Recently I found myself looking for a carry-platform for my new bullpup air rifle, an EdGun Lelya full power PCP. I searched through many bags, cases, and other options before I finally decided to go with a backpack. It was a great decision and I’d like to tell you about more about my final choice, an Eberlestock S25 Cherry Bomb.
But before I tell you how it carries, let’s start with a general overview of the pack. The Eberlestock S25 Cherry Bomb is a slim, fairly long (64cm) and quite low-volume pack. It holds just 15 liters, but I find this measurement to be very conservative. All of this is done for a purpose, which I’ll explore later. On the outside it looks like a very technical & outdoor-oriented backpack. There are no PALS outside, no tactical looking attachments, no tactical lettering, flags, insignia, etc. It’s one of those packs that doesn’t scream ‘look at me, I’m sooo tactical!’ from well over 100 yards away. However, there is still something in the design that makes it slightly ‘tactically flavored’, but in a discreet way.
The S25 is made of thick, laminated Cordura and lightweight inserts along with virtually indestructible hypalon attachment loops. The stitching, zippers, and details are all top-level and absolutely on par with Kifaru, TAD, and Mystery Ranch to name a few. Everything is just top-notch – no doubt about it! You can tell from the construction that no corners were cut to save cost. I’d say it’s almost overbuilt, but because it’s a weapons pack I’d rather have it that way. The pack oozes quality and definitely says to me that it will offer a lifetime of service.
When you look inside the pack you’ll find two compartments, one called ‘private’ and the other called ‘public’. Closer to the back is the private one and it’s been designed for weapons carry. It’s fairly stiff with a padded back and high divider, behind which you put your carbine – let’s call it a ‘weapon slip’. Eberlestock says you can fit a sub-7″ barreled M4 (with collapsible stock), but you can also put inside all-kinds of MP’s like UZI, MP5 or sub-compact bullpup carbines like the FN-P90. In my case, I use it for discrete carry of my EdGun air gun with a combat-style scope on weaver mount. The S25 seems to be tailor-made for it. The private compartment also has a protective slot for an iPad or Macbook Air.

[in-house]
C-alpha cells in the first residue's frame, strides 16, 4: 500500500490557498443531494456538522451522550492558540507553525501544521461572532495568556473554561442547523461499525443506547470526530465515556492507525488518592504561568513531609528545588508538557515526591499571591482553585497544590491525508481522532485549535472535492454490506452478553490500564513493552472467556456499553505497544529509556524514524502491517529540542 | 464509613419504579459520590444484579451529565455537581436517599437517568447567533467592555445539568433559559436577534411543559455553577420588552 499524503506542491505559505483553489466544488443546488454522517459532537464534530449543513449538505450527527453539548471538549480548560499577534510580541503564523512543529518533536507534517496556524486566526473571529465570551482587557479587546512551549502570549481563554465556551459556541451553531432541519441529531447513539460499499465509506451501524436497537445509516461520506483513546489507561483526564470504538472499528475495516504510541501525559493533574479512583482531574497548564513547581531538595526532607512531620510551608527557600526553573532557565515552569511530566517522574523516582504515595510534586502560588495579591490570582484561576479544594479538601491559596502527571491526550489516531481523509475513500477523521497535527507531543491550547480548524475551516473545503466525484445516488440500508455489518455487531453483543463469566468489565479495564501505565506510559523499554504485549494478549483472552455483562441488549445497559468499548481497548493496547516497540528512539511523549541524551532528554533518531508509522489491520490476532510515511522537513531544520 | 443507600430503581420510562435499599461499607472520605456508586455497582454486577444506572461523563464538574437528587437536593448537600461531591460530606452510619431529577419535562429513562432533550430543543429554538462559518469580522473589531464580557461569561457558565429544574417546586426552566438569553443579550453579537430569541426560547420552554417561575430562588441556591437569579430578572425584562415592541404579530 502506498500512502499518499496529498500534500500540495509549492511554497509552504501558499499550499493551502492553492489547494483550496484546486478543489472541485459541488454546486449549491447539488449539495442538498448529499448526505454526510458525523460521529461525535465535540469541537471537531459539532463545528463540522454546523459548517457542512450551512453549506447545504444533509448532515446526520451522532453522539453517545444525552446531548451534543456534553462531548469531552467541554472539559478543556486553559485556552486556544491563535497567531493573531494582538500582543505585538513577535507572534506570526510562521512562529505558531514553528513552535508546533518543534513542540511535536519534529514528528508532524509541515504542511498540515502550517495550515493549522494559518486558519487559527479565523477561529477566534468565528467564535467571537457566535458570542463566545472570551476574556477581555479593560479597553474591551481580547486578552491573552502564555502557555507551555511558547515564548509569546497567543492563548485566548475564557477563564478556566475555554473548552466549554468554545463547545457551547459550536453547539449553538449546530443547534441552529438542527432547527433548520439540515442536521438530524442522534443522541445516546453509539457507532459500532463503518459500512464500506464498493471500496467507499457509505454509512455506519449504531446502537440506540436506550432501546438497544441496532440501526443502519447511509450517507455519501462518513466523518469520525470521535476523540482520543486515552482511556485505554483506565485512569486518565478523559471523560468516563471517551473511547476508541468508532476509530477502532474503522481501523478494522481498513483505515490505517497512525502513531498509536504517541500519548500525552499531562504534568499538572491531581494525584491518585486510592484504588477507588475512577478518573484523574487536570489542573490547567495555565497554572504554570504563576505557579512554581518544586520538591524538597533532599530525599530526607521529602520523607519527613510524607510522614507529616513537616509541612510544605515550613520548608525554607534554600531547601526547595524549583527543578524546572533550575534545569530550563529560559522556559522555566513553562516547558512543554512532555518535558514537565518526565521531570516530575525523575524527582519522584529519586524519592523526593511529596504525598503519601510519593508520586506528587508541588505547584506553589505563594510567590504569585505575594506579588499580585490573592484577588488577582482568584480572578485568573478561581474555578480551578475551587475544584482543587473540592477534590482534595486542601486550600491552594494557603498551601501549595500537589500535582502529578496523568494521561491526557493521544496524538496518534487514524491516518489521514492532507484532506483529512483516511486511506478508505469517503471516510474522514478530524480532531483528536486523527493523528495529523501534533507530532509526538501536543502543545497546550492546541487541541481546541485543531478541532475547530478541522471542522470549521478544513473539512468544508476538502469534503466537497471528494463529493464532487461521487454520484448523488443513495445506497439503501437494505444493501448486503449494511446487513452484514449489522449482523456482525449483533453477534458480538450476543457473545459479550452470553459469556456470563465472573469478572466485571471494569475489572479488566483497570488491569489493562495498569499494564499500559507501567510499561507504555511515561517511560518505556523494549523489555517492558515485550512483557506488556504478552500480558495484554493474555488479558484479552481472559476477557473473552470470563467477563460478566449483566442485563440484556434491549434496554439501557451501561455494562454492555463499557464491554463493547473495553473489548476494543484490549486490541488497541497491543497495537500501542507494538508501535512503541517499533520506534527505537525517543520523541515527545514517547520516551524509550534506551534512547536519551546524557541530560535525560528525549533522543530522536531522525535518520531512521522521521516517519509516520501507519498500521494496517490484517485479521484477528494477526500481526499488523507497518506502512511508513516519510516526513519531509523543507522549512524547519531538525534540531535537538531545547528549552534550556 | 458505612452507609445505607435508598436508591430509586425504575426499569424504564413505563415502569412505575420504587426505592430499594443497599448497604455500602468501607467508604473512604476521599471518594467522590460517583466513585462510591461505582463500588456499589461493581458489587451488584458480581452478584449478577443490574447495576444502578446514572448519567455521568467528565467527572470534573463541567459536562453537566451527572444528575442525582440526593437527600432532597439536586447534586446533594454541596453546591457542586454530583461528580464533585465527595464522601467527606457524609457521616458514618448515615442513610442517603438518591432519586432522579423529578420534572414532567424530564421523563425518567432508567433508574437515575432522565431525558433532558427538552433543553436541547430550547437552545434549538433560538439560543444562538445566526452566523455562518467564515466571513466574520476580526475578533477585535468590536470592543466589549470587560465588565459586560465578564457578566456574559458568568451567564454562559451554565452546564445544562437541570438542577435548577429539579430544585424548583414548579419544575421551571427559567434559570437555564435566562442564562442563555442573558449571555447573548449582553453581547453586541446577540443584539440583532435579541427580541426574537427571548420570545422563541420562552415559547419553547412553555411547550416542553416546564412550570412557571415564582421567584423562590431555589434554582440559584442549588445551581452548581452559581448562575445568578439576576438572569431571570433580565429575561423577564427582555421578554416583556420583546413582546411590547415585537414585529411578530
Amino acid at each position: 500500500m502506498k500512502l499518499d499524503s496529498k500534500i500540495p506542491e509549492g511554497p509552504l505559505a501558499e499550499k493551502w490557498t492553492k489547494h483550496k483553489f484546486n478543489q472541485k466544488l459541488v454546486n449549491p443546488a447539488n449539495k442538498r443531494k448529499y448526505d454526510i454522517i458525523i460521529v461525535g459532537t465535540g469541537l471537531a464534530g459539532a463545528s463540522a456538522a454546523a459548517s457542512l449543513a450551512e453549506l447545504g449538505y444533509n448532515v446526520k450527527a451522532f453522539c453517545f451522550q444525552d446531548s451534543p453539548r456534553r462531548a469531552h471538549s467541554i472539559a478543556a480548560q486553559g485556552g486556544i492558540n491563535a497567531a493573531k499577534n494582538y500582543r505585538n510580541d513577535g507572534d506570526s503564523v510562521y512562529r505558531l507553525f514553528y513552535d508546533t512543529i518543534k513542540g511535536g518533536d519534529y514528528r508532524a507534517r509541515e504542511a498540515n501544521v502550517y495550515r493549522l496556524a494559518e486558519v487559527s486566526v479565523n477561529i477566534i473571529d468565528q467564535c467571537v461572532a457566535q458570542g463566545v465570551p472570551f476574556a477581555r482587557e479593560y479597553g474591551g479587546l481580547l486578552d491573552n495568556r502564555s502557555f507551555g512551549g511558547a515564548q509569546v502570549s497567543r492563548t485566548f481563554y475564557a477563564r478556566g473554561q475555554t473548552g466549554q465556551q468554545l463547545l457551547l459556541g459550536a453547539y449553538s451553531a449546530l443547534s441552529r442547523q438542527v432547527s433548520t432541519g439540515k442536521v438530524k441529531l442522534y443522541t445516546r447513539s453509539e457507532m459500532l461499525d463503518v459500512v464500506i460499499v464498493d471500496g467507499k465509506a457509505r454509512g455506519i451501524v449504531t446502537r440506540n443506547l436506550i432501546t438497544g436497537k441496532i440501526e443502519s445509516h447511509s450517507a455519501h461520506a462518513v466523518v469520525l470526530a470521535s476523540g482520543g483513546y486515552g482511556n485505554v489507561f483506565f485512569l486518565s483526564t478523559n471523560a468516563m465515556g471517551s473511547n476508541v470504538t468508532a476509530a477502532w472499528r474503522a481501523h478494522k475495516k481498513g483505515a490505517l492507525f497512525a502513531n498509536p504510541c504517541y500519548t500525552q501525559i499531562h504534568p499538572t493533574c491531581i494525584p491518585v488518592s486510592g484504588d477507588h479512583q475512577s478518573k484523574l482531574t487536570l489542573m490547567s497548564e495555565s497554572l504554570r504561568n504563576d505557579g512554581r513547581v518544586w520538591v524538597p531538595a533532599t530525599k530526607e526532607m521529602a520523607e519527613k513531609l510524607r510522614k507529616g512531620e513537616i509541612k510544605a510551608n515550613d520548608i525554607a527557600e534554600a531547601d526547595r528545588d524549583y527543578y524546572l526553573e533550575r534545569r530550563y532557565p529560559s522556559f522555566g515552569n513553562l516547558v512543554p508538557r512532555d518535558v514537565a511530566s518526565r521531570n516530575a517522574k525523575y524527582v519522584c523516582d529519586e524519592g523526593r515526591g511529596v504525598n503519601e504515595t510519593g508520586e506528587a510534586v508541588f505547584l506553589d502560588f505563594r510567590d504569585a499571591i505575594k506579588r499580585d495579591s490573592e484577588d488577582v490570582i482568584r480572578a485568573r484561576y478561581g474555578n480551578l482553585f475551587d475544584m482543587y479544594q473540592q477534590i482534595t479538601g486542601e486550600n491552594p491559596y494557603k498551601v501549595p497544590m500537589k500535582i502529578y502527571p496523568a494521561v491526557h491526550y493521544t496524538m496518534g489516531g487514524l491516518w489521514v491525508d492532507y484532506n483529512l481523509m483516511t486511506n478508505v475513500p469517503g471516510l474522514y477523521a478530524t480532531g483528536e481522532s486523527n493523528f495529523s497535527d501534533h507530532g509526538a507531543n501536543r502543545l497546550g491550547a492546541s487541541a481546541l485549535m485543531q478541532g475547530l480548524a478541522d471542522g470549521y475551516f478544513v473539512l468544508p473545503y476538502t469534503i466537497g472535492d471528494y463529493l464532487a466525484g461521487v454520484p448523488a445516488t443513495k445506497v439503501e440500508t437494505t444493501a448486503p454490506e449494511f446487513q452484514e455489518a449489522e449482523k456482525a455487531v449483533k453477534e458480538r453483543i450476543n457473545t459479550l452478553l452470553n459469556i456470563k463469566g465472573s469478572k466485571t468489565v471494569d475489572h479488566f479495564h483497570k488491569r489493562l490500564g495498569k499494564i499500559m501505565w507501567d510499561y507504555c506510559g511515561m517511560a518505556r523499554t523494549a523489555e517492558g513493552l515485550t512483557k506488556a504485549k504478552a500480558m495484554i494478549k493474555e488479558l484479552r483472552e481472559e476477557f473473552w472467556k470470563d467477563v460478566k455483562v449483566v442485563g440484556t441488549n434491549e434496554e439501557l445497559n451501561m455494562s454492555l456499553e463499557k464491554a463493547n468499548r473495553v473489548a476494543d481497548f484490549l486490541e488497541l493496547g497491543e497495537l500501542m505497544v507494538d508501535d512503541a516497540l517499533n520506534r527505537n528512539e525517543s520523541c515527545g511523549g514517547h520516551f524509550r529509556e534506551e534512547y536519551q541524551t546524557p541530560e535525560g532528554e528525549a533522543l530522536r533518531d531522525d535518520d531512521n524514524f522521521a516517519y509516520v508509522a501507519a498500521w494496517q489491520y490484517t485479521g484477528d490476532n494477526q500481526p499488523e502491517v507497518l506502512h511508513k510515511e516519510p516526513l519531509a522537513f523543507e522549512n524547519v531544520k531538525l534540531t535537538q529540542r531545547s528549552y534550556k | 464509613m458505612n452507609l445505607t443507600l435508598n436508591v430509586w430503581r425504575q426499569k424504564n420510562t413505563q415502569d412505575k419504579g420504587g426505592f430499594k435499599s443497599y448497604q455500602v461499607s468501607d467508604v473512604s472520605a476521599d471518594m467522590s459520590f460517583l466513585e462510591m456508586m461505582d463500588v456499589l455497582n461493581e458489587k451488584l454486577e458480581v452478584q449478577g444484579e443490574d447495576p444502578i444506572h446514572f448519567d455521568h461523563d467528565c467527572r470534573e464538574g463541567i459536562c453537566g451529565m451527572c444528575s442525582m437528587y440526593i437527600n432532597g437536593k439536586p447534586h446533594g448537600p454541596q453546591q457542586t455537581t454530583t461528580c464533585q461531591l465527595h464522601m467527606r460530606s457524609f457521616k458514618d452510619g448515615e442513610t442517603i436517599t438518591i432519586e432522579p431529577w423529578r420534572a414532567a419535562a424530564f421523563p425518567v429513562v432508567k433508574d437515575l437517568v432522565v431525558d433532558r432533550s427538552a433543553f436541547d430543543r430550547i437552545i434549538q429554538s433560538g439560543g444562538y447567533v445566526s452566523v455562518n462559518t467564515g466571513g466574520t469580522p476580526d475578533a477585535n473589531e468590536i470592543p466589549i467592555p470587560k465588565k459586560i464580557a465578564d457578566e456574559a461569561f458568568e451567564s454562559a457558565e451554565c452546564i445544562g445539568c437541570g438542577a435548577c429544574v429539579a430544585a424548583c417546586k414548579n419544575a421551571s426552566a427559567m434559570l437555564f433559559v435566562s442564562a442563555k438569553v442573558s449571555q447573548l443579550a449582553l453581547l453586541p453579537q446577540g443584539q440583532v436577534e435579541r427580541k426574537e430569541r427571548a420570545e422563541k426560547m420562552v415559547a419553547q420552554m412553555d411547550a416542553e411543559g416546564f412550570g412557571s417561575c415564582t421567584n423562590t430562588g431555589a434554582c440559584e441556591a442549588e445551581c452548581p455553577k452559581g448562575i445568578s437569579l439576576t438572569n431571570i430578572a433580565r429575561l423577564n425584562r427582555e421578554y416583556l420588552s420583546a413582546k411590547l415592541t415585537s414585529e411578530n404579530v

On the flap you’ll find some space for accessories, paper-targets, keys (with keeper), and a zipper pocket for documents & ID, plus two dedicated pockets for M4 magazines. Of course, you can use all the pockets & slots as you see fit. I carry a small 450 ccm tank with compressed air for my gun, some ammo, targets, allen keys, documents etc. There are also 3 rows of PALS inside, which you can use to personalize your compartment even more with items like a small personal medic pouch, compass pouch, or backup holster with Glock 19. Just attach PALS-compatibile pouch and you’re done. You just have to make sure it’s quite flat. The private compartment zipper is hidden behind a protective collar, and it has the same color as the pack so it’s quite concealed! If you don’t know that it’s there, you’ll hardly ever notice it.
In front of the private compartment you’ll find the public compartment. It’s very visible with contrasting rubber-sealed thick zippers on the outside. It looks obviously like the main compartment of the backpack. Could it be considered a decoy? Hell yes, and it works great! Inside this compartment you’ll find some PALS, zipper pockets, small slots for EDC stuff and a big slot for a 2 liter hydration bladder. Personally, I use this one to store my iPad, but it’s even better suited for iPad Mini. Finally, there is a small zipper pocket on the front flap.
As you can see, there are quite a number of pockets and storage slots! On the outside of the Cherry Bomb there are two side-pockets for items like flashlight and/or silencer. Both are accessible with the backpack on the back, which is quite handy. You’ll also find two hypalon loops with corresponding straps to attach walking sticks, a spotting scope tripod, shooting monopod, or whatever else you need.